The results were, to say the least, disappointing from a financial perspective. As Poole reported in an April 2008 blog entry, “the proportion of [31,697] people who left a tip after downloading Trigger Happy was 1 in 1,750, or 0.057%” and as he comments later in the responses to his entry, “the average donation was a (very reasonable) couple of bucks. What I found most important here are the nearly 230 comments found in both the original blog entry offering the book, and in its follow-up. A few of the comments are of course inane, but the sum of the comments (with a generous series of responses from Poole) amounts to the most fascinating discussion I’ve yet encountered on how writing and publishing are faring in the ongoing struggle to find an effective new business model that will encourage book-length publications (rather than articles and blogs) to flourish in the age of the Internet.

Tags: , , , , , ,

Putting Humanity Back Into Technology

March 21, 2008

It was some time after I finished school that I first heard about the trend towards co-operative non-competitive games and sports. I had been raised on games and sports the relied upon killing your opponent before he killed you, and so was taken aback by this new twist on things. It sounded kind of OK, a superior approach in some respects, yet I always had the nagging feeling that there was a little too much idealism in the concept, and a shortage of realism about how people really prefer to interact, in games as in life.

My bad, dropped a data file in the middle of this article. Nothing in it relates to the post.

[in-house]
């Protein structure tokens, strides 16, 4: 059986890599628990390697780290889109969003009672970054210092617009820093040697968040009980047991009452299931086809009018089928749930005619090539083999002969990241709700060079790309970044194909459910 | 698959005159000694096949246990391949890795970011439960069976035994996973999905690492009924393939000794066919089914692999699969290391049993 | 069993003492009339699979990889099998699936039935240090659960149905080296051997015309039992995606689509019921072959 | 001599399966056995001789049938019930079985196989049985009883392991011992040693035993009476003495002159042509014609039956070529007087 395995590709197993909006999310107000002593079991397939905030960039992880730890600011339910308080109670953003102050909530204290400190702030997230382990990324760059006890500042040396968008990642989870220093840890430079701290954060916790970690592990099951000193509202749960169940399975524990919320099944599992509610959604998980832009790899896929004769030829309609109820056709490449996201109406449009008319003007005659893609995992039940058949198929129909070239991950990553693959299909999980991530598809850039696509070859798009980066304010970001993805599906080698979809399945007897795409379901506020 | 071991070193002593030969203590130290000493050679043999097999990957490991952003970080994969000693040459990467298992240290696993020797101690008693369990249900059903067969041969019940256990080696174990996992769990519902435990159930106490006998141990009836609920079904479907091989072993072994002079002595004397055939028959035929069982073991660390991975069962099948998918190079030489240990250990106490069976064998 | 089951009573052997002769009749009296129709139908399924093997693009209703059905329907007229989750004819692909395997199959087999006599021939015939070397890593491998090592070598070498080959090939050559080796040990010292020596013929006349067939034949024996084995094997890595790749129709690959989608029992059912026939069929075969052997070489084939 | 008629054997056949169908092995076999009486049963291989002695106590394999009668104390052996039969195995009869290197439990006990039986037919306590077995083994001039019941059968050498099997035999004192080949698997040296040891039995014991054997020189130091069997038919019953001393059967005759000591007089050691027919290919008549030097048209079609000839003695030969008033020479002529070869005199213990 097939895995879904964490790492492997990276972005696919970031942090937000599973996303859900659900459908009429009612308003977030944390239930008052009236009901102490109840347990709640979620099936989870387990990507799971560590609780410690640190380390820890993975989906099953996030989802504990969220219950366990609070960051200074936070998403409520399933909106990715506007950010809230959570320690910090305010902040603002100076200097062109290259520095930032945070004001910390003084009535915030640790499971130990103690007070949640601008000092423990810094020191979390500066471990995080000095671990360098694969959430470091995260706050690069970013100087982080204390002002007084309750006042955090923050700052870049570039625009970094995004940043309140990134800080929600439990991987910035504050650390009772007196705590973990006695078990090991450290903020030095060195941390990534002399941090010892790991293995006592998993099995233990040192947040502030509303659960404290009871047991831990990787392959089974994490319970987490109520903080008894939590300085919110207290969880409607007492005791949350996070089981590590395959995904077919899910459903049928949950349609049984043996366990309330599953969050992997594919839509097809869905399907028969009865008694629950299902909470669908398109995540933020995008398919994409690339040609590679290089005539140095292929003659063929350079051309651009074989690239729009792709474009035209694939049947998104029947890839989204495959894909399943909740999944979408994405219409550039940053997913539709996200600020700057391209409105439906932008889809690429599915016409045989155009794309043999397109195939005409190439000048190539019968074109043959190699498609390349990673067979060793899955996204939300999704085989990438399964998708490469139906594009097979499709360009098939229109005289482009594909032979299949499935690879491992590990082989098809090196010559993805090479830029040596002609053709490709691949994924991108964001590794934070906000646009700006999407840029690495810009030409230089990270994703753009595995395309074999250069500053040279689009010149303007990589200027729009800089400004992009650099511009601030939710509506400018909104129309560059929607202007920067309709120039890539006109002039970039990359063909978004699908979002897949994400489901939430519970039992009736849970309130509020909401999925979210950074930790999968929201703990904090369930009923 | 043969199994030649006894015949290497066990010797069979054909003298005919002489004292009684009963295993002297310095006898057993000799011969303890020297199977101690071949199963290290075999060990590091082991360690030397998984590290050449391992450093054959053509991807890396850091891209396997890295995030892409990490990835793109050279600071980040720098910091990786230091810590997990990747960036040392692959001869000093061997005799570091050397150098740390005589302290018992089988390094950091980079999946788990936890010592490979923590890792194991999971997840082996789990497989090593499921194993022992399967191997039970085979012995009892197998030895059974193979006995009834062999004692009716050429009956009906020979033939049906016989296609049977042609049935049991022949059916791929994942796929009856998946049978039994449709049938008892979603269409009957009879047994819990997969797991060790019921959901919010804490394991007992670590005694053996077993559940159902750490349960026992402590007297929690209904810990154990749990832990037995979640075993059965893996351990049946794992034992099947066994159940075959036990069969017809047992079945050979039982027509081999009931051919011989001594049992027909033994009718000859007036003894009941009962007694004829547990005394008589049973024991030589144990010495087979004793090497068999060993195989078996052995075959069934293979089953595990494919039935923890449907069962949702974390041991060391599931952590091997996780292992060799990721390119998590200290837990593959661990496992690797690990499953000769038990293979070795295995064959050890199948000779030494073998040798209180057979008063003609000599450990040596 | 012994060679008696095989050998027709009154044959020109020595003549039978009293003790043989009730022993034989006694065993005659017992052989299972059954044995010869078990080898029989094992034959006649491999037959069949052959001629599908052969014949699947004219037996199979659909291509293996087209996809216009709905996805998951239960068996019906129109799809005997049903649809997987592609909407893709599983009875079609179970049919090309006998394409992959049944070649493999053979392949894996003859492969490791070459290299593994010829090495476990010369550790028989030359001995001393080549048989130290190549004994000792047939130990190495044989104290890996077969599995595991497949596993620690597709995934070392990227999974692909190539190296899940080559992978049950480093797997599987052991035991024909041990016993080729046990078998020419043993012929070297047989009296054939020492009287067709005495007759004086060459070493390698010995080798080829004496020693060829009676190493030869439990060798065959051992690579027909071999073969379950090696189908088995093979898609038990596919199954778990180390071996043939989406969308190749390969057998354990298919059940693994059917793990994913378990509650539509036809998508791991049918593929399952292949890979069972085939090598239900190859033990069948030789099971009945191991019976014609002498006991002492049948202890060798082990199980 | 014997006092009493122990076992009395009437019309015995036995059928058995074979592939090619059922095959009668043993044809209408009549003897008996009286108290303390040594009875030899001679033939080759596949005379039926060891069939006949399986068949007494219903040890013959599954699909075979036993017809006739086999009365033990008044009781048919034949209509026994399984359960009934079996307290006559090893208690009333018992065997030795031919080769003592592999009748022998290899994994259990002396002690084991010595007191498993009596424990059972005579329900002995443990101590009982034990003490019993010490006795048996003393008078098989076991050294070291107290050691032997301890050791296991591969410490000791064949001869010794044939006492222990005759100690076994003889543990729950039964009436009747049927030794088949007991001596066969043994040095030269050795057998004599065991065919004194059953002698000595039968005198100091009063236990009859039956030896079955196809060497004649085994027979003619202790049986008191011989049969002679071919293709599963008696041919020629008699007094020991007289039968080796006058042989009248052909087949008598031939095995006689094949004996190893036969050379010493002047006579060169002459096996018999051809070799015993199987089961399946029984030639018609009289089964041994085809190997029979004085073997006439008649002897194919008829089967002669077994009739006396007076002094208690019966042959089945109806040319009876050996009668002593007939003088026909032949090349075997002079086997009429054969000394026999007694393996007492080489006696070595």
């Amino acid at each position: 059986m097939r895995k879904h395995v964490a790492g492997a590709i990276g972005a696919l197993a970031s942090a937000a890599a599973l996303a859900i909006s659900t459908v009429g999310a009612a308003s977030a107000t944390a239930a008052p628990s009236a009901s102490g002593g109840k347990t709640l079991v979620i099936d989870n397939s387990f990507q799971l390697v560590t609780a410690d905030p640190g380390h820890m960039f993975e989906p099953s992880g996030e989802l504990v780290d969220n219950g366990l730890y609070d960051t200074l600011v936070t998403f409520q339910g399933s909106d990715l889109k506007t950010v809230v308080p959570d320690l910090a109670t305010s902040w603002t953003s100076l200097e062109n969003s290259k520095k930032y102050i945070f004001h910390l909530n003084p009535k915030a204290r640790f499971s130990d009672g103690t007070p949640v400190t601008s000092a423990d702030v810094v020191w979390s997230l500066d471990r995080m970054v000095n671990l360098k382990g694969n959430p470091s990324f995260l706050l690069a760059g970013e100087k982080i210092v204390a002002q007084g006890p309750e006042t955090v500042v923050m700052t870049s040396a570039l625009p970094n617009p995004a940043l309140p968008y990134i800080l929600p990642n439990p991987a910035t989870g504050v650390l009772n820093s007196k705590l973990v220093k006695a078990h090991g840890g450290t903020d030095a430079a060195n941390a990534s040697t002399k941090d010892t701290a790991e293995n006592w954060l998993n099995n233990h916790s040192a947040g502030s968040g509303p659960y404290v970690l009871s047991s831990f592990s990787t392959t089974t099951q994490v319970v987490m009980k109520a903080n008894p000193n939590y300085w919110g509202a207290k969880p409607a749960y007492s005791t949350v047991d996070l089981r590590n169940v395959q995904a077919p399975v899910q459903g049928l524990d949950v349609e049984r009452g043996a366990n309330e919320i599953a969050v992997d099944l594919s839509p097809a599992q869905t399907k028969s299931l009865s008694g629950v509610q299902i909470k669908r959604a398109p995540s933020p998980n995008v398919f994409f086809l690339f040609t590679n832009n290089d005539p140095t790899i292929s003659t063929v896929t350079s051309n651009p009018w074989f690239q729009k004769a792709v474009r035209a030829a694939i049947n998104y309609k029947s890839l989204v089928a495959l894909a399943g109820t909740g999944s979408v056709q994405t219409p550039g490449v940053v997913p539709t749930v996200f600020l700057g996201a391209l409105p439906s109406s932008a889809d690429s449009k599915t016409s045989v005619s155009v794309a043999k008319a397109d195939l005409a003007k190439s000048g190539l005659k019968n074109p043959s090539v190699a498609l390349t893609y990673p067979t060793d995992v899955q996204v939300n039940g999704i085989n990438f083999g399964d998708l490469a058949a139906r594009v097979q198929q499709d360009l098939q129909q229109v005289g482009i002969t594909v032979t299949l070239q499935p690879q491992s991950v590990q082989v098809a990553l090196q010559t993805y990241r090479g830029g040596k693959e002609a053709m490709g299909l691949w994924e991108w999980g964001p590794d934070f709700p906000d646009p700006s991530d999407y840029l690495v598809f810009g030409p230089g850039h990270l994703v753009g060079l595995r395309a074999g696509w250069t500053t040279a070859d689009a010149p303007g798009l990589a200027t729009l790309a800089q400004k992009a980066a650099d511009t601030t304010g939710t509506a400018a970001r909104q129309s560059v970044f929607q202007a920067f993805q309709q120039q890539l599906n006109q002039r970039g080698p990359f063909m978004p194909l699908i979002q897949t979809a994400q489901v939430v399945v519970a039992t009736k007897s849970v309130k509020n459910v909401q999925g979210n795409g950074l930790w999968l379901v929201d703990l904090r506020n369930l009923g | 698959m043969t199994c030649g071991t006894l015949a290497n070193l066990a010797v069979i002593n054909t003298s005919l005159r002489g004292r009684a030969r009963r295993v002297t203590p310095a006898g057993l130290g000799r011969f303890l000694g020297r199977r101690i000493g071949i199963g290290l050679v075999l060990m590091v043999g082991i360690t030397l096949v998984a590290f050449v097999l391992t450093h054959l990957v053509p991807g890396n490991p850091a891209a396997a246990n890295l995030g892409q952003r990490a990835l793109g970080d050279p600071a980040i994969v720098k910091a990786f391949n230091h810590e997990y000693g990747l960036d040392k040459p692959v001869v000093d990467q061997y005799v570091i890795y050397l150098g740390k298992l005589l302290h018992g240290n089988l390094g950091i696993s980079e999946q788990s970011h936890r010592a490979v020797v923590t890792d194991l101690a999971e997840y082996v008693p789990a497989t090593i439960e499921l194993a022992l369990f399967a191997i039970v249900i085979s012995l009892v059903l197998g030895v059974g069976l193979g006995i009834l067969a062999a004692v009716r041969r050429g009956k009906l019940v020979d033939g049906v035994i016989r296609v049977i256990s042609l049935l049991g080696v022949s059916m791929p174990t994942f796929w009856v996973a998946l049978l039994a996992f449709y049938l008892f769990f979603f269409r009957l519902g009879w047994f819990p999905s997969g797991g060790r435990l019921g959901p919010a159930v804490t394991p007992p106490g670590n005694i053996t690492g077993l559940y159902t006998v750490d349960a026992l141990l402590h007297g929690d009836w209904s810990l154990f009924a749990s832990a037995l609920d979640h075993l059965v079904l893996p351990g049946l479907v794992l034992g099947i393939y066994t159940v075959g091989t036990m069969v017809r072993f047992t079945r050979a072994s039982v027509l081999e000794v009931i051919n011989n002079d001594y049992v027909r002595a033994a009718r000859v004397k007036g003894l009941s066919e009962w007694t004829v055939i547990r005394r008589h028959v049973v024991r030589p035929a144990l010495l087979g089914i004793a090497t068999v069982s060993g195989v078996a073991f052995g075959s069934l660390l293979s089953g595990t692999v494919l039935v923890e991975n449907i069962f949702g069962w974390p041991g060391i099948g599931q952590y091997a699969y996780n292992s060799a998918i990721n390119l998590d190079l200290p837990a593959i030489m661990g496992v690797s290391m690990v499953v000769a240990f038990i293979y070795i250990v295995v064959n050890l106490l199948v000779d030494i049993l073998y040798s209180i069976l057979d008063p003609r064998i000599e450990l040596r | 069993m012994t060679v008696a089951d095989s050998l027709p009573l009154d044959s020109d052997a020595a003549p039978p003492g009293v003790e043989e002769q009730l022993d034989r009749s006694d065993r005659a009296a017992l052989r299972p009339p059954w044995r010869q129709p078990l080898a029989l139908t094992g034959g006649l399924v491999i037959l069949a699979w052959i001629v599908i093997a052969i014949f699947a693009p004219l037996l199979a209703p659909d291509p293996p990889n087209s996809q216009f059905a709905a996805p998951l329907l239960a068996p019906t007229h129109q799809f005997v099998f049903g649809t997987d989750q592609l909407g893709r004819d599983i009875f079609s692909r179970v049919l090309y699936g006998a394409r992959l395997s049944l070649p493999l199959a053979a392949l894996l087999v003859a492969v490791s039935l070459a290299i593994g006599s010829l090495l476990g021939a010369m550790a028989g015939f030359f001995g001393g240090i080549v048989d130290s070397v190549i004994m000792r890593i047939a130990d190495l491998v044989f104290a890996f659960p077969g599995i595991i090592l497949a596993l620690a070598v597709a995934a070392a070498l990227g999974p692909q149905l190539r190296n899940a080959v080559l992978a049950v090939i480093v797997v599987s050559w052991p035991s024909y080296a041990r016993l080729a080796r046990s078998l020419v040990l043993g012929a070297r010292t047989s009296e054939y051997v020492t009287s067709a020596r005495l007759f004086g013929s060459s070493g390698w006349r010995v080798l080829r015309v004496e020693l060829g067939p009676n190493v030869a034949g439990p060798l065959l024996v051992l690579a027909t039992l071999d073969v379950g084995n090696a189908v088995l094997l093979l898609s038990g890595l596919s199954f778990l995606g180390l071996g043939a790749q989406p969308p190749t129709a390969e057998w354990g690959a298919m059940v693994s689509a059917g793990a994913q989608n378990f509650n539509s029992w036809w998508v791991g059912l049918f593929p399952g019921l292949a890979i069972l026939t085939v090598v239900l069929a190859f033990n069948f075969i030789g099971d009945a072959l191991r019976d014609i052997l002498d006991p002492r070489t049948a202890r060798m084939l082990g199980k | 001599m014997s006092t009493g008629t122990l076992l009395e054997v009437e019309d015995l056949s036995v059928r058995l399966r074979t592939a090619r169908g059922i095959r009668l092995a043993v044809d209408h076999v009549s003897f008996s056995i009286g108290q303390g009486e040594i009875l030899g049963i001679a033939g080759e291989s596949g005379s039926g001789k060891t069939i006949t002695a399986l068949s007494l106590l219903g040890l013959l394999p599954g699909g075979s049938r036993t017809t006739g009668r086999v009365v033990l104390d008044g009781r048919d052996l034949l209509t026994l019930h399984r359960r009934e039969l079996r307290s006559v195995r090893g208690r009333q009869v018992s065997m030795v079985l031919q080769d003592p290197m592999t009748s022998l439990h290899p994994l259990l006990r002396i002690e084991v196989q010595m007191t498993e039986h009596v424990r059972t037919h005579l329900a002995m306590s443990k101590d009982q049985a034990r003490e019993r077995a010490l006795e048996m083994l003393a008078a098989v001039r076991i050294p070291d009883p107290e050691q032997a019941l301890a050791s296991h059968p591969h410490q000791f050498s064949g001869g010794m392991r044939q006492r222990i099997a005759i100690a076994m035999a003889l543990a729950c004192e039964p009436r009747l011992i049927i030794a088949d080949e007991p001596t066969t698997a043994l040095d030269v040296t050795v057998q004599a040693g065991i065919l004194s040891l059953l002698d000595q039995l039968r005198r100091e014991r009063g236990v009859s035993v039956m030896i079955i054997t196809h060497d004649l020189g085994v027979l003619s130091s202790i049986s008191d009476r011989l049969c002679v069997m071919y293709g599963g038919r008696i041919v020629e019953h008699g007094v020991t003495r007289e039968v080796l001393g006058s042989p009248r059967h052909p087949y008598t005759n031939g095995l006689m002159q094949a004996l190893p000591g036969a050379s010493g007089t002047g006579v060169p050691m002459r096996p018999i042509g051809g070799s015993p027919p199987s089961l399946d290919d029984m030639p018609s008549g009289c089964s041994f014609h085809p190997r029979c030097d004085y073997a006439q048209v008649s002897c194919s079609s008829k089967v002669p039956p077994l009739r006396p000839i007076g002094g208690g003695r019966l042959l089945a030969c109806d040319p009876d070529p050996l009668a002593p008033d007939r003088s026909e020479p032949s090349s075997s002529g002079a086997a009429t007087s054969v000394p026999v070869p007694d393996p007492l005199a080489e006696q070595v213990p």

A March 12th Wired Campus blog entry on the The Chronicle of Higher Education website called “Putting Humanity Back Into Technology” describes how this concept is being transmuted to the Web, at least one attempt to do so. Last weekend the University of Central Florida’s digital-media department Interactive Performance Conference “to show what this new discipline is about.” According to Jeff Wirth, the director of the Interactive Performance Lab, much of the research works in an “emotion-based framework.” The article continues, attempting to clarify the meaning of “interactive performance”: “For example, while traditional video games are goal oriented (‘get to the next level’), research in interactive performance focuses on creating games where the success is in human interaction.”

So far so good. What startled me were Mr. Wirth’s own illustrations of the new discipline. “When you go to see a movie,” Mr. With explained, “and you see a character evolve in an understanding of his or herself, or a relationship to their world, it’s not about if the character survives,” he says. “It’s about whether the evolution during the course of interactions in that character is engaging…” Apparently Mr. Wirth views only a certain type of film, and appears to have missed the entire oeuvres of Sylvester Stallone, Chuck Norris, Steven Segal and Bruce Willis.

By way of example Mr. Wirth said that one of “the exhibitions” at the conference would be an unscripted role-playing session that simulates a prison. That is just the beginning. The article points out that there are larger ambitions afoot: “For example, a class could re-enact parts of World War II.”

They seem to have a pretty good grasp on moving gaming away from traditional competitive role playing, but I think that may have some work to do on the scenarios.